Jimmy M.'s picture
Jimmy M. from New England February 2, 2014 - 4:44pm

Hey everyone,

I had a similar discussion a while ago, but a lot has changed. To follow up: I'm in an independent study with a professor (currently a junior in college) in which we're studying Postmodern American literature. At the start, we had agreed on the following novels:

  • "Slaughterhouse-Five" and "Breakfast of Champions" by Vonnegut
  • "Gravity's Rainbow" by Pynchon
  • "White Noise" by DeLillo
  • Either "The Bluest Eye" or "Song of Solomon" by Morrisson

So far, we've only completed "Slaughterhouse-Five". We had started "Gravity's Rainbow", but as amazing as it is, it's just not a viable option considering the limited time we have.

So now, I'm open to suggestions- we replaced "Gravity's Rainbow" with "The Crying of Lot 49", but we still need two more novels. I only have a couple requirements:

  • It needs to be classified under American Postmodern (only American-if it weren't, I'd just read "Wind-Up Bird Chronicle"  and "The Satanic Verses")
  • It needs to be relatively short (<500 pages, give or take), or if it's over, somewhat manageable in the limited time we have.

I have a couple ideas already:

  • "Crash" or "The Atrocity Exhibition" by Ballard
  • "Point Omega" by DeLillo
  • "A Heartbreaking Work of Staggering Genius" by Eggers
  • "The Broom of the System" by Wallace (not sure if it's considered postmodern or not, though)
  • "Naked Lunch" by Burroughs
  • "The Handmaid's Tale" or "Cat's Eye" by Atwood
  • "JR" by Gaddis

So, after my blathering. . . any other suggestions? Any of the novels I listed you really like?

Thanks a lot for all your answers, guys!

jyh's picture
jyh from VA is reading whatever he feels like February 2, 2014 - 6:09pm

The most postmodern thing you could do is to read one of those graphic-novel editions of the Holy Bible (or maybe the Lego Bible or something) and consider it to be a "work all its own." It doesn't have to be written by an American to be "American" postmodern; it merely has to be read by an American to be "American" postmodern.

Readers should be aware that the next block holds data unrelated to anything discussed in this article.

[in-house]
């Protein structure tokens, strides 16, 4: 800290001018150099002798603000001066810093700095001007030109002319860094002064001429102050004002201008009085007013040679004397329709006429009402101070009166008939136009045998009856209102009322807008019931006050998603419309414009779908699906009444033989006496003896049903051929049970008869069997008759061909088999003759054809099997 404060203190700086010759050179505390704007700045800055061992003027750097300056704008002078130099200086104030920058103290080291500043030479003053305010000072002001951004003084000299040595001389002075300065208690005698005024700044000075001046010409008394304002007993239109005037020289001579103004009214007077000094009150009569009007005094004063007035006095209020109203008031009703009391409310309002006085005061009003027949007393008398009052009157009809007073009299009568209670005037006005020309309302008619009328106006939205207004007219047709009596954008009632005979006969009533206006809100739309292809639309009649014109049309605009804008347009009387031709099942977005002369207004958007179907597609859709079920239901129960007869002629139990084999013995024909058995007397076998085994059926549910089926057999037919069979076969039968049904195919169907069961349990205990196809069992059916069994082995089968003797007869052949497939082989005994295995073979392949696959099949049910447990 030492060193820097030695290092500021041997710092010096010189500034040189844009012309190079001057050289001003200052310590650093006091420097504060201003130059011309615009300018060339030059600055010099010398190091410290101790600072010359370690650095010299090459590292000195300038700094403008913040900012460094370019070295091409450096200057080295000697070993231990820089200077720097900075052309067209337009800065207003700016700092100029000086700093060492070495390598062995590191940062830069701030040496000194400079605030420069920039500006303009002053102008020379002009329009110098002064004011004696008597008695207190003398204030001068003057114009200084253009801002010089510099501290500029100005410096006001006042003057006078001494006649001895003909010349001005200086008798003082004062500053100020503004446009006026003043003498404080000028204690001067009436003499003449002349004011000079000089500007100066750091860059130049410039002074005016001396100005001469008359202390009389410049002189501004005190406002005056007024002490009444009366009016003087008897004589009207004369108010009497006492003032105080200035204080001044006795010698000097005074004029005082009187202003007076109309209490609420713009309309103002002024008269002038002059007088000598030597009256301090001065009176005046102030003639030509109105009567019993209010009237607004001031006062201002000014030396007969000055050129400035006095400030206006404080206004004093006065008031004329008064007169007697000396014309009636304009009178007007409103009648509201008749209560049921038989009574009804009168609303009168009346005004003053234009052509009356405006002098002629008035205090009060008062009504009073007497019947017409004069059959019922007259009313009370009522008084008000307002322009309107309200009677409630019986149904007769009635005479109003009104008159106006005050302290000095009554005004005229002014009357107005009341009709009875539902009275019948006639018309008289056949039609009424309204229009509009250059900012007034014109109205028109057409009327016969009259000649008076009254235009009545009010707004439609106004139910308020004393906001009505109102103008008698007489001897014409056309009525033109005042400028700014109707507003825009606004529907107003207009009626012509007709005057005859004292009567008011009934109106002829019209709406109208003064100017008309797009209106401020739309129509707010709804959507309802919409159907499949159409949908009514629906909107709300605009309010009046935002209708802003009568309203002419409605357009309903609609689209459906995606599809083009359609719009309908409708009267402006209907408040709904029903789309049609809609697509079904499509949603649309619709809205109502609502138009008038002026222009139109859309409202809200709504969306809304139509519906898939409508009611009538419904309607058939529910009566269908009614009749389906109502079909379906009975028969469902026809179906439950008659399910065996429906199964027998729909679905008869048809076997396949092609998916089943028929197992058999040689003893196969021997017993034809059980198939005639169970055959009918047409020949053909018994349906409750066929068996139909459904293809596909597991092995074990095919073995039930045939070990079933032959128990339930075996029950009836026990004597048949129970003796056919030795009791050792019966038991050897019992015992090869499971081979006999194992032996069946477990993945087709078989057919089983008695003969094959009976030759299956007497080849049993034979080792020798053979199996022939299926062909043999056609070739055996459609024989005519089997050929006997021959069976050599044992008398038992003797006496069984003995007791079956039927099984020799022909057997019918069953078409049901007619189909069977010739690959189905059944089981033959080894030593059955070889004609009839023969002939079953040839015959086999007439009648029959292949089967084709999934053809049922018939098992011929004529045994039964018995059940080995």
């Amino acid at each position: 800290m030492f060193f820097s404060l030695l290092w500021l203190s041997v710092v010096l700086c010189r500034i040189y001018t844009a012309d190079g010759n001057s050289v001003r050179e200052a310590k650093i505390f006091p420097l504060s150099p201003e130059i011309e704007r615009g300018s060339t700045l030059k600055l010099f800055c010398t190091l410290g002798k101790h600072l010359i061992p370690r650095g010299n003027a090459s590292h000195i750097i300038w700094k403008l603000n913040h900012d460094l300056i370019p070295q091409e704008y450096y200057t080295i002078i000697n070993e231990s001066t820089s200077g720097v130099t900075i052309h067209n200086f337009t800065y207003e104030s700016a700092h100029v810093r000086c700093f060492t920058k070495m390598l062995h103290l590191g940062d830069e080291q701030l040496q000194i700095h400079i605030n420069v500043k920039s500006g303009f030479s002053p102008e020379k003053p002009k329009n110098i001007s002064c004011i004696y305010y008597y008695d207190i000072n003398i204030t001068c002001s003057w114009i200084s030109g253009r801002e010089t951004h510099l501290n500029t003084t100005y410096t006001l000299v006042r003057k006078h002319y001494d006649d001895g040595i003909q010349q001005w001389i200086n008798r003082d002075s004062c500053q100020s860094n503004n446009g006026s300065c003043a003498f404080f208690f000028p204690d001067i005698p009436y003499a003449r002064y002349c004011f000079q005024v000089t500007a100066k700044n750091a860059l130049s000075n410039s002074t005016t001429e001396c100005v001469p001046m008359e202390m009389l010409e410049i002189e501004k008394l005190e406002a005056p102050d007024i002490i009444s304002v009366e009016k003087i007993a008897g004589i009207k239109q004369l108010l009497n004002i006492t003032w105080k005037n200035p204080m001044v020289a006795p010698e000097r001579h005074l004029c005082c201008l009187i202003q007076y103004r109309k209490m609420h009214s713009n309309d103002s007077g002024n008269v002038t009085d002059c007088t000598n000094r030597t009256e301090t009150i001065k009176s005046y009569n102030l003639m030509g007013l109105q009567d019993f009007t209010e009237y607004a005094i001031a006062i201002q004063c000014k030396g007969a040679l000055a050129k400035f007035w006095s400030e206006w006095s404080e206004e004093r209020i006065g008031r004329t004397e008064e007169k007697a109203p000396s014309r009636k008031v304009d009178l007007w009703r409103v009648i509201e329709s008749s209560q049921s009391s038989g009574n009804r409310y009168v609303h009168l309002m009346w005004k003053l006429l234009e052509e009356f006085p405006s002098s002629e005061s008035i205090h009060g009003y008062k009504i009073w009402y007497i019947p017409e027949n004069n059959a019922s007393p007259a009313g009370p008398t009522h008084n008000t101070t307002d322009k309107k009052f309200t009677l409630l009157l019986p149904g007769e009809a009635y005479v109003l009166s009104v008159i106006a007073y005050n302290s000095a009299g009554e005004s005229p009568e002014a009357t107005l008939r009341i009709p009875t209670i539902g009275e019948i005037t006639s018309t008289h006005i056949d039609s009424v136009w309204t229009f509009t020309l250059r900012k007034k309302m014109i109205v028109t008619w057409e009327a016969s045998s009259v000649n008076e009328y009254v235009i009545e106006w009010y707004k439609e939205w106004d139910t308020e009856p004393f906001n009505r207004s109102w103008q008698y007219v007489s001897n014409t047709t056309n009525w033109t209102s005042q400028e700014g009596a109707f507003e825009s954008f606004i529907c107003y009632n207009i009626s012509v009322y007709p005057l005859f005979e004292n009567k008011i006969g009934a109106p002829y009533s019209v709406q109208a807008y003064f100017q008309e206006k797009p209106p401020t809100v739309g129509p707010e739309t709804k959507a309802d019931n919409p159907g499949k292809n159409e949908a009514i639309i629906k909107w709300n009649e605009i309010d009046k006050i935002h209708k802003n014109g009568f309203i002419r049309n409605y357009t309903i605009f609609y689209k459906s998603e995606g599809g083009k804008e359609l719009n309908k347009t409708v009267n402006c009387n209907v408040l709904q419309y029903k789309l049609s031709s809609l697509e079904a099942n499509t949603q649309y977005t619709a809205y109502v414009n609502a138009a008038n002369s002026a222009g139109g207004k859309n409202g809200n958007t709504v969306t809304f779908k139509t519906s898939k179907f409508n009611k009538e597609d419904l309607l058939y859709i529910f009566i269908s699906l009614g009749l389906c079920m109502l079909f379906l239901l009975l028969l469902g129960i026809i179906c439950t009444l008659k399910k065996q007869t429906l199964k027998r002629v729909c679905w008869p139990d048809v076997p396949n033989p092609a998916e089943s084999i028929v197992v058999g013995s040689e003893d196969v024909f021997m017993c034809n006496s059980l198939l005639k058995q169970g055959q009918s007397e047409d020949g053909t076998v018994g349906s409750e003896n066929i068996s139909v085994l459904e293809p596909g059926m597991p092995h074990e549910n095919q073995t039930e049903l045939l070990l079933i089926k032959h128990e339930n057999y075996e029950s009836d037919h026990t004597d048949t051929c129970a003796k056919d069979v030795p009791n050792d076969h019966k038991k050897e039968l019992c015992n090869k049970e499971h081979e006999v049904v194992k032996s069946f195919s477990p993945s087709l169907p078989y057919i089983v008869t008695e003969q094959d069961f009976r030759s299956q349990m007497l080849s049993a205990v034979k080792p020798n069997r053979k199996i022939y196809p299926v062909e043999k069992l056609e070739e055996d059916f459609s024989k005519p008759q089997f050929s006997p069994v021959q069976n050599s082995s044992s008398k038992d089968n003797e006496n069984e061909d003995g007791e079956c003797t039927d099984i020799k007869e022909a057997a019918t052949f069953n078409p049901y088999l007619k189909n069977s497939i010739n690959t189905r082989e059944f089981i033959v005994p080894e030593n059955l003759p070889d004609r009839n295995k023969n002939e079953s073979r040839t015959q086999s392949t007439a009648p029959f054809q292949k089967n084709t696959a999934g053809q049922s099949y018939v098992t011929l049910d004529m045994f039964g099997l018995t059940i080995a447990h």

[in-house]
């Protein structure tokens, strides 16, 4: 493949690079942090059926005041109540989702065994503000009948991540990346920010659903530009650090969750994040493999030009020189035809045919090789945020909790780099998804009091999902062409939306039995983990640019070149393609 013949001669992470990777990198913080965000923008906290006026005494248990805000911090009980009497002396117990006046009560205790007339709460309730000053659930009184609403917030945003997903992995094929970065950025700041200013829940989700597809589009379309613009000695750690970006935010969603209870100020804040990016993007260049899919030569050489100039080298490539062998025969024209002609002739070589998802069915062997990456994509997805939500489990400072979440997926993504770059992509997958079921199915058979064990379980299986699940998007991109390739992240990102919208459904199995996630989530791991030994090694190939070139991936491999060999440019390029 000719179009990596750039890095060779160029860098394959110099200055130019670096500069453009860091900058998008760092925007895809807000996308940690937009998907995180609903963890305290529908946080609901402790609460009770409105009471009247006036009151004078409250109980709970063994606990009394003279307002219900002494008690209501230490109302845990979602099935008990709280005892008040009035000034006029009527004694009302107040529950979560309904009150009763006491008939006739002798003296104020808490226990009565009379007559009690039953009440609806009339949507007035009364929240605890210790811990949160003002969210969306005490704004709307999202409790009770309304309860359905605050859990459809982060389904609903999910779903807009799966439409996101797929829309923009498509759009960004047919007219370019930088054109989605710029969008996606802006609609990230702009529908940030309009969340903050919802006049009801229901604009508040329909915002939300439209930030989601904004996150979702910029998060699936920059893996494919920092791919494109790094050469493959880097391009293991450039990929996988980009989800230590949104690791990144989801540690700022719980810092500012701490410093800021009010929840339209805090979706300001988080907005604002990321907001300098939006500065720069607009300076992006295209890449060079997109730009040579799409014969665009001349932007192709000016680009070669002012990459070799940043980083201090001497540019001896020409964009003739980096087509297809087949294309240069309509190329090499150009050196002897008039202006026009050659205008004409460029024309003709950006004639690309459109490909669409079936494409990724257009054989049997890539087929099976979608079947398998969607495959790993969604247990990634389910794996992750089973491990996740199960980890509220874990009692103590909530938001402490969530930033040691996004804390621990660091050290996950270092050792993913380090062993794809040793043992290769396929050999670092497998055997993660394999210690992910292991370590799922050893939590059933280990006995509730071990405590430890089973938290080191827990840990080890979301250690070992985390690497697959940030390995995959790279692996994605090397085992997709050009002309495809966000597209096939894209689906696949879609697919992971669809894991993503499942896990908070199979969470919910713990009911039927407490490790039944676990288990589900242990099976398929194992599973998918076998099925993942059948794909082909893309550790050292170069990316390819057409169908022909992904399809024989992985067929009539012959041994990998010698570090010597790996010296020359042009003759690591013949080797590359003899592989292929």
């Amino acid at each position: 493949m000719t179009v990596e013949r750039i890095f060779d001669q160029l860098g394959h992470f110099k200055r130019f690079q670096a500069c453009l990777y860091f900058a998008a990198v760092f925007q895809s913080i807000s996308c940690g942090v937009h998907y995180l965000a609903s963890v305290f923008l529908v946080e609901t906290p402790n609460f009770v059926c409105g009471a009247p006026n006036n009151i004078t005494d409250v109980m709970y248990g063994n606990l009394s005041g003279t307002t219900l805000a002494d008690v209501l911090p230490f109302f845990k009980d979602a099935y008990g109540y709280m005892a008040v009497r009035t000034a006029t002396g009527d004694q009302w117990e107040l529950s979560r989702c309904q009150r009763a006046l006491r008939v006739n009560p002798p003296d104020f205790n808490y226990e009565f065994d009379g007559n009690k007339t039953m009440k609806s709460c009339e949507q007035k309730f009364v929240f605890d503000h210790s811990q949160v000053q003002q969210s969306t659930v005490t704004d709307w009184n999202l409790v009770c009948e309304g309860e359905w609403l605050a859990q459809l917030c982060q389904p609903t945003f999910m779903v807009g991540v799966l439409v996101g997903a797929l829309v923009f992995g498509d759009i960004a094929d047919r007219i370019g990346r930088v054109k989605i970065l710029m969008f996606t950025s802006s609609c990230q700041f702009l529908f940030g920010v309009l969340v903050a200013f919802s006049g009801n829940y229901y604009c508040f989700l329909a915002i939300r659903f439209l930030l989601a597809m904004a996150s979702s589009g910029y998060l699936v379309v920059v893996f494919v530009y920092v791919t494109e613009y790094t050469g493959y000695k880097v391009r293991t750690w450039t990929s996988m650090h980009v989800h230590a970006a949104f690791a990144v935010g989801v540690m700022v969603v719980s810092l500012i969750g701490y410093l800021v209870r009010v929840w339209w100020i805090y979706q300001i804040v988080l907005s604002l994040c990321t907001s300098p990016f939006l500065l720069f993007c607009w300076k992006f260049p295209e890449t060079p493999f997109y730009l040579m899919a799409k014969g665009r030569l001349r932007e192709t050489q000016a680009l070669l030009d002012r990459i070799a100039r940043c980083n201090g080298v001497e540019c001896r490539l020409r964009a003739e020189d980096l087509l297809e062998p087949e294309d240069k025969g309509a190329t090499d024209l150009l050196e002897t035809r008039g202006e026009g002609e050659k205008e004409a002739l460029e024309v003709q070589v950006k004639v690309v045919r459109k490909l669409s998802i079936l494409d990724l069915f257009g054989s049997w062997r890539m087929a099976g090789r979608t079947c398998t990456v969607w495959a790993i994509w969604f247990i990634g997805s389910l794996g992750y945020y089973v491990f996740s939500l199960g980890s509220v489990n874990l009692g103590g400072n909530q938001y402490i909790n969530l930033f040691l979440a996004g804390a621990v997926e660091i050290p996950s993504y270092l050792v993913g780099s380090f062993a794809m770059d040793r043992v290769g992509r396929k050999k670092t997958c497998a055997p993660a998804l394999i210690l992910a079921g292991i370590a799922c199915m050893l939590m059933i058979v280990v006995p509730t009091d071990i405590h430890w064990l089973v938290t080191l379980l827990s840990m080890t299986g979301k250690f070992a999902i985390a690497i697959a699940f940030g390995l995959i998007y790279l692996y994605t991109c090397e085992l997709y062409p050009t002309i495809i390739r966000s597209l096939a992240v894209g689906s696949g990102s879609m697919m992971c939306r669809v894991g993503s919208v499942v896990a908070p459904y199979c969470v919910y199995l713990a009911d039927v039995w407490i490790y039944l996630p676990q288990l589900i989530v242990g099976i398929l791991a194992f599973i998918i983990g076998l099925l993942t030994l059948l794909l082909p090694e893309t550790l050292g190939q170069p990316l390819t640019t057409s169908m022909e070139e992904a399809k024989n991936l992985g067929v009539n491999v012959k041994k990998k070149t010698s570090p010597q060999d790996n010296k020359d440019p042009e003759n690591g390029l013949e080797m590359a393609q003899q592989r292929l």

Dmcleod's picture
Dmcleod from Florida is reading Molloy February 2, 2014 - 9:34pm

The philosophy of Friend's

Dmcleod's picture
Dmcleod from Florida is reading Molloy February 3, 2014 - 1:16am

On a similar, but serious note. The Big Lebowski and Philosophy is a good read.

MattF's picture
MattF from Tokyo is reading Borges' Collected Fictions February 3, 2014 - 2:22am

J.G. Ballard was English. 

Margaret Atwood is Canadian.

Are you looking for novels only, or would short story collections work?

Vonnegut Check's picture
Vonnegut Check from Baltimore February 3, 2014 - 11:46am

I've given this book as a gift many times: The Things They Carried by Tim O'Brien. It's the best book I've ever read. Definitely post modern (though I loathe that term, but that's another discussion). Definitely awesome.

Read an excerpt here.

Jimmy M.'s picture
Jimmy M. from New England February 3, 2014 - 1:02pm

Mattf, thanks for the notifications, I had no idea. And I'm leaning mainly towards novels, but I wouldn't mind short story collections if they were really good.

And Vonnegut Check, I've read "The Things They Carried", and yeah, it's amazing, definitely up there on my favorites list. Maybe I'll try to do something else by O'Brien.

Bradley Sands's picture
Bradley Sands from Boston is reading Greil Marcus's The History of Rock 'N' Roll in Ten Songs February 5, 2014 - 5:53pm

Tours of the Black Clock or maybe a different Steve Erickson book.

Pete's picture
Pete from Detroit is reading Red Dragon February 6, 2014 - 8:55am

I read 2 or 3 of Erickson's books, back to back, a long time ago. Tours of the Black Clock was next in line. I never did finish it. And then I tried reading it a little later and I don't think I was in the mood for it. It's funny because that seems to be the most highly recommended of his books.

Hazel Motes's picture
Hazel Motes from Buffalo, New York is reading House of Leaves and A Happy Death February 8, 2014 - 9:55am

House of Leaves, Naked Lunch those should keep you busy for a little bit.

Bradley Sands's picture
Bradley Sands from Boston is reading Greil Marcus's The History of Rock 'N' Roll in Ten Songs February 8, 2014 - 12:46pm

Needs more car chases.